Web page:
It is important to remember that this data is now published by the Scottish government. It was not always. It began life in the early 1990s as a deliberate exercise to supposedly prove that Scotland was not a viable independent state. Now the Scottish government says of it:
The aim of GERS is to enhance public understanding of fiscal issues in Scotland. The primary objective is to estimate a set of public sector accounts for Scotland through detailed analysis of official UK and Scottish Government finance statistics. GERS estimates the contribution of revenue raised in Scotland toward the goods and services provided for the benefit of the people of Scotland. The report is designed to allow users to understand and analyse Scotland's fiscal position under different scenarios.
GERS captures the entire public sector in Scotland and includes activity by each of the constituent sub-sectors of the public sector: central government, local government and public corporations. In addition to providing an analysis of aggregate expenditure and revenue, the report contains a detailed breakdown according to individual expenditure and revenue components.
That, in my opinion, is a generous interpretation, and in some respects just wrong. I have not seen the data as yet, but I have no doubt that I was right to have created the term CRAp to describe it. That means ‘Completely Rubbish Approximations’. And that is what GERS is.
So, before we see anything let me remind those who will get excited by this (and I am sure some graphs will be coming our way) of just why I think this.
First, this was and to some extent remains a Unionist exercise. The short name says it all, and is not, I am sure coincidence. No one puts expenditure ahead of revenue in the name of an accounting document. It was done here for a reason, and it was to make a point that is still repeated. I will treat it with more respect when it is renamed.
Second, this is very largely UK based data. It is simply an extrapolation of that data to Scotland in most cases. And UK data is prepared for UK purposes. The result is that the inherent reporting bias in it, recently referred to by the Tax Justice Network, for example, is not removed. Large amounts of economic value created in Scotland is not reported there as a result.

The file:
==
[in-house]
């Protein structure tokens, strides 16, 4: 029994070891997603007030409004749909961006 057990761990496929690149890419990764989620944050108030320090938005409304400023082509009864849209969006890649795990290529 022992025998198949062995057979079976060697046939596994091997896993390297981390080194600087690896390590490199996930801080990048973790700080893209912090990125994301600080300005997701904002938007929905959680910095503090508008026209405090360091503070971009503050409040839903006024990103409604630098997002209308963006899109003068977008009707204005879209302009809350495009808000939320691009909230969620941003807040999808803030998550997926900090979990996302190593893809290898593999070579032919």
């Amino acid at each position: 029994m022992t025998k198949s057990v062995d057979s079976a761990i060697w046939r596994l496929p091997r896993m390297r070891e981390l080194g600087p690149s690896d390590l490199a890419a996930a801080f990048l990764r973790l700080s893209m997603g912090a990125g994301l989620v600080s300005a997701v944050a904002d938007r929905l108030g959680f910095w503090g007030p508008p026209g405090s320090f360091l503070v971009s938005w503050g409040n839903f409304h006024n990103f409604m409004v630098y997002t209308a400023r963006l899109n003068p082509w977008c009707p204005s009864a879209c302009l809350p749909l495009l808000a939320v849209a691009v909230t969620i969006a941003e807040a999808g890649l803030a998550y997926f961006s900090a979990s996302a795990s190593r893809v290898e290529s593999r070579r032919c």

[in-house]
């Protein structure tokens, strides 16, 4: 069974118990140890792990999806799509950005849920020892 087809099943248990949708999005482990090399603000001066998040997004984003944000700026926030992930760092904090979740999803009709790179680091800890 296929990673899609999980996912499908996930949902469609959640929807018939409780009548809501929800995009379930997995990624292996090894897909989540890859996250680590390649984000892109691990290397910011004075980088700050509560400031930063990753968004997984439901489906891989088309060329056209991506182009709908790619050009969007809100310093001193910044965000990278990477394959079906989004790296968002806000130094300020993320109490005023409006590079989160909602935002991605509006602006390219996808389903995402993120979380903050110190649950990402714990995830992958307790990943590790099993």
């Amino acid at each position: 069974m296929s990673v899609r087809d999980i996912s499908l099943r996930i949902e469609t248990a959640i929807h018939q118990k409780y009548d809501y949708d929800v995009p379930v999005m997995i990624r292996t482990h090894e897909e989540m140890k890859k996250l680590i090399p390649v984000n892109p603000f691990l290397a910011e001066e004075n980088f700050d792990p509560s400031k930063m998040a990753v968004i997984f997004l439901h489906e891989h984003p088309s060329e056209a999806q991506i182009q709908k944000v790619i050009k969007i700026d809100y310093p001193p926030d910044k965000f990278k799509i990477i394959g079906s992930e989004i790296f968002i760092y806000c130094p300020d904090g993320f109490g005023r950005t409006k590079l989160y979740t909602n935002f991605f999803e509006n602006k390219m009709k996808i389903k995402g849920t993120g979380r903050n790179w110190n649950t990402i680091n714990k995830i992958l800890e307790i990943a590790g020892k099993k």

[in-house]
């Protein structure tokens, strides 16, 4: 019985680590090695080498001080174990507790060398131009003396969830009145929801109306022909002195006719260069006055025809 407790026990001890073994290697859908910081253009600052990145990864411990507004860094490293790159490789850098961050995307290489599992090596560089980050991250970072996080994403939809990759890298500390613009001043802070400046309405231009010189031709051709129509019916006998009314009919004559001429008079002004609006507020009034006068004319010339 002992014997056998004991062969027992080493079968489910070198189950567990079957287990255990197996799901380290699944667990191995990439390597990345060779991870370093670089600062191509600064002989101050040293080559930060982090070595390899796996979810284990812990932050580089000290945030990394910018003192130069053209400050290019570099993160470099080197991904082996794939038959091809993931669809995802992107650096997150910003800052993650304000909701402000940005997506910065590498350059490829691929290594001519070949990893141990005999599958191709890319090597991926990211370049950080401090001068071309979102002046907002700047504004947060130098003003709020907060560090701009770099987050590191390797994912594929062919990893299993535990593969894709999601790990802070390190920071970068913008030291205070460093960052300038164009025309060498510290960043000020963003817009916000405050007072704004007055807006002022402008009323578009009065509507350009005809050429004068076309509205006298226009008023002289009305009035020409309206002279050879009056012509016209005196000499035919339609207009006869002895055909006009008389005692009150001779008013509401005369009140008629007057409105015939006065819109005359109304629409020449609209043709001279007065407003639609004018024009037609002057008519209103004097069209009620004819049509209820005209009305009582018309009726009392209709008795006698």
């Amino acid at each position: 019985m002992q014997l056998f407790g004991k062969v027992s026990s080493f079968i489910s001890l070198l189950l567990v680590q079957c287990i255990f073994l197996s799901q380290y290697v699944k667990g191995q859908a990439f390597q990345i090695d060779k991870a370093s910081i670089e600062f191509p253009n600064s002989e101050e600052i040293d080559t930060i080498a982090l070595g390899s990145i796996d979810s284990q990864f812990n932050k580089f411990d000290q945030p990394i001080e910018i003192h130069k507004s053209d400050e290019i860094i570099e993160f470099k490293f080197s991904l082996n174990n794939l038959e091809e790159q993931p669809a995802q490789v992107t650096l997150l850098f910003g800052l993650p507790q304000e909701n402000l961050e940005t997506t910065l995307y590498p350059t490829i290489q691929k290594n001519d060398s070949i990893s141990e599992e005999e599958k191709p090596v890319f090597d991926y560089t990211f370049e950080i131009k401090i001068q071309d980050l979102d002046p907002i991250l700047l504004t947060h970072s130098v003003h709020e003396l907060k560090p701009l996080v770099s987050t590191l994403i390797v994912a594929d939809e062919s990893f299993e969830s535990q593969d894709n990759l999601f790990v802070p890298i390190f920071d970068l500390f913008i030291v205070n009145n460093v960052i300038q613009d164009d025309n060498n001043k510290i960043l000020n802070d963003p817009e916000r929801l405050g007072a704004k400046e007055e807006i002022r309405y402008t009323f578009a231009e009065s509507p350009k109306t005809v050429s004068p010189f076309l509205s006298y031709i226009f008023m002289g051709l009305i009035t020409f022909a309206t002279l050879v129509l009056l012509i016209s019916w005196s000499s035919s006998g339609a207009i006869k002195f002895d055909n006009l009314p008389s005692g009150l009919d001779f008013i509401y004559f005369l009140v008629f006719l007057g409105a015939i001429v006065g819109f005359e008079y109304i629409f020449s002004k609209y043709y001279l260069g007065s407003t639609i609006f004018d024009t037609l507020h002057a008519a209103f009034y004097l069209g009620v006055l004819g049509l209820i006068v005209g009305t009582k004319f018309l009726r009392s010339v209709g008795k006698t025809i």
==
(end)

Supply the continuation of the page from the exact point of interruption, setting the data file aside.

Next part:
Third, GERS is not intended to show how an independent Scotland would perform, and does not. For the sake of the independence debate it is almost irrelevant.
Fourth, GERS reflects a lot of spending Scotland would not incur. It would not have a nuclear deterrent, for example.
Fifth, as I have argued many times, the accounting is biased and theoretically utterly flawed. When accounting it is vital that all estimates are prepared consistently and on the same basis. GERS has not been. Income is estimated on the basis of that arising IN Scotland but spending is estimated on the basis of that arising FOR Scotland. So, only taxes paid in Scotland are included. But expenditure in England (mainly), Wales and Northern Ireland is also charged to Scotland when Scotland is deemed to benefit from it. But the tax paid to generate that expenditure is not taken into account. The system is, then, inherently designed to show a deficit. This is why the Scottish government claim about it is wrong.
Sixth, no one really has a clue about the level of Scottish imports and exports, including services, because as yet the data to check these does not exist. And since this data might significantly impact GERS, and any other debate on the Scottish economy, that leaves a gaping hole in the estimates that nothing can fill.
Seventh, even now Scotland has a tax authority we know it is having difficulty identifying Scottish resident people and their tax liabilities. And that is for easy taxes. On VAT, corporation tax and many other taxes the figures are stabs in the dark, especially as much Scottish added value is recorded elsewhere.
In other words, don’t get too excited by GERS. I will not be. It’s CRAp, however it is polished.